>>1073333 my first ever real job i only got cause of my interests. i just randomly filled in stuff eg. "sitting in front of the computer" my manager told me after they hired me that they only invited people for interviews who mentioned computers amongst their hobbies. the people they hired earlier ran away because the job was too much staring at the screen for them.
i better get my next job based on travel as the hobby lol
> cousin in Germany has 6 weeks vacation > plus a bonus 2 weeks because the uni where she works is closed Christmas to New Years > a forced 2 week paid vacation > every year
> be me living in America > work at a $750M company > projected to be $1B in two years > this is the start of my 9th year > won't get my 4th week of vacation time until next year > get a dirty look if I request more than a week off at a time > told I shouldn't feel guilty about it > implying I do
>>1074933 Christmas holiday vacation at universities are not really "paid". You get your monthly salary just the same (not wages), but it's not deducted or anything. I'm skeptical she doesn't have to use any holiday days during that time, as it's illegal. Maybe her manager quietly lets her get away with it... I work at a uni in Germany too (and have in one other state as well), and it's a similar story, except we usually have to use 4-5 days of our vacation, after accounting for public holidays and any accumulated hours of overtime.
>>1072527 >Be at interview >Interviewer and I spend 45 minutes talking about travel and swapping tips for getting around on the cheap, since she's mostly done America and I've mostly done Europe. >Receive formal offer letter less than an hour later. >Now have two free weeks, a job lined up, and a bank account in decent shape. >Guess I'm going on a trip, then.
Yeah, I think you just had a shitty interviewer OP. Don't sweat it much, but frankly I wouldn't list your interests on a resume anyhow.
>Have no work experience at age 23 >Have only left my country once, to go to Japan for an anime convention >Decide to lie on my CV and add travel for this exact reason >Assume it will make me seem worldly and that the interviewers will want to hire me >Put countries on my CV based on where I am applying >apply for McDonalds >Put Jamaica, Tajikistan, Ghana, Mongolia and Iran >all countries WITHOUT McDonalds chains >interview handed to me >pretty hyped to get my first job >interview going reasonable well >interviewer asks me for a time I have overcome a challenge >I smile and say 'read my CV. Read the names of those countries. They all have one thing in common. They have No MCDONALDS!' >go on a long rant about how I love McDonalds and have missed it whenever I travelled and now I need to work there in order to make up for the wasted years >he just looks and says 'right, OK' and writes a note in red pen >end up not getting the job >none of the interviews I had seemed interested in my travel >only got a job when I removed it from my CV and lied about volunteering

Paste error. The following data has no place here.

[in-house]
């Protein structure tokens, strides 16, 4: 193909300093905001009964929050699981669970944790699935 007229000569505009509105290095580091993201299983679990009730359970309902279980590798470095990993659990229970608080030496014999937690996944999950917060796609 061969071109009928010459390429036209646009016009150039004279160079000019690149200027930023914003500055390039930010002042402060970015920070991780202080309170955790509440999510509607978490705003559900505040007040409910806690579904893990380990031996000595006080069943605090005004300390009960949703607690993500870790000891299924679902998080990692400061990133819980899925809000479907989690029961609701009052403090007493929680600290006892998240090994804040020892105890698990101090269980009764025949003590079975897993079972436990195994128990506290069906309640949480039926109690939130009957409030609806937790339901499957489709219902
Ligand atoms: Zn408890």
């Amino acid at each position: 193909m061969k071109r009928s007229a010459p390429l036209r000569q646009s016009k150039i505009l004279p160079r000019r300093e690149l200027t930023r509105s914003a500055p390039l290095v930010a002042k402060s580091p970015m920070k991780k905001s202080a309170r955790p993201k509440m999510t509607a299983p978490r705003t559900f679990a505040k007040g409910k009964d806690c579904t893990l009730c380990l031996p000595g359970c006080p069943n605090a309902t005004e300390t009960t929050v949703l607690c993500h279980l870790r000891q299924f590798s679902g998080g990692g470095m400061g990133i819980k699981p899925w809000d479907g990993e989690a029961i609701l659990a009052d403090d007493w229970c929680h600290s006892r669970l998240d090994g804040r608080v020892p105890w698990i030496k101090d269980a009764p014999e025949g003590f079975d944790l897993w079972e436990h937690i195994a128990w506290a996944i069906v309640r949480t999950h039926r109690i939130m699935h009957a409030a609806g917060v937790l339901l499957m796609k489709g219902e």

>>1076078 In your extreme story there, it's obviously irrelevant.
I wouldn't say "nobody cares", as this is patently untrue (hello, /trv/?), but it is true that most people won't be able to really relate much to it. Especially if they don't travel much, or are the kinds of people who only go to sun'n'sand resorts.
It may depend on your line of work, but I have been asked about my travels to somewhat more 'exotic' places, and this always makes for good conversation, and being able to tie into personal/work skills only helps. I don't consider it a main asset, but it has certainly served me well in the work world.
>>1076078 The whole issue with your logic is that you consider McDonalds career work or a real job in any way. Resume? CV? They just need to know your IQ is over 80, you understand the customer is always right, and you won't steal from their register.
>>1072527 >> mfw traveling is part of my job >> mfw I get 5 weeks of pto/year and often get comp time off for OT work done while traveling >> mfw even when I vacation in different countries, I can expense meeting with clients and coworkers at the branch office as "discussing biznis n shit"
My director is a fucking g-unit, knows I love to travel and just lets me fuck off to the other side of the world for weeks on end.
>>1072527 Well since I'm in sales and not a dork, I basically ace any interview, walk in with oodles of charm, flash the pearly whites and walk out with a job. In fact it's been years since I've not gotten a job straight off the bat. Just go to the interview like a confident Alpha and be in control of body language, snappy with instant rebuttals, dominate the conversation, look 'em dead in the eyes and let them know, YOU. CAN. SELL.
Do this confidently and properly, and while dressed in perfect, I mean absolutely spotless, business casual attire, face moisturized, hair done up, and mind your body language, and you will get any job you want.
Go into the interview like a snively little bitch in the one suit you own and drop spaghetti and stutter whenever your social dominance is challenged, coming back with shitty scripted responses, and you'll be treated like a bitch. Because you are a bitch.
What is on your resume literally doesn't matter. The cover letter is where you sell yourself and if you can't write one like a champ, and I mean, not like a sniveling little pussy who is "a hard worker" and needs to fall back on their education (really, who gives a shit about education), and you will ace every interview.
But then, I guess that's why there are some people exchanging stories of late night threesomes, and others clogging the Japan General insisting YOU CANT GET LAID IN JAPAN.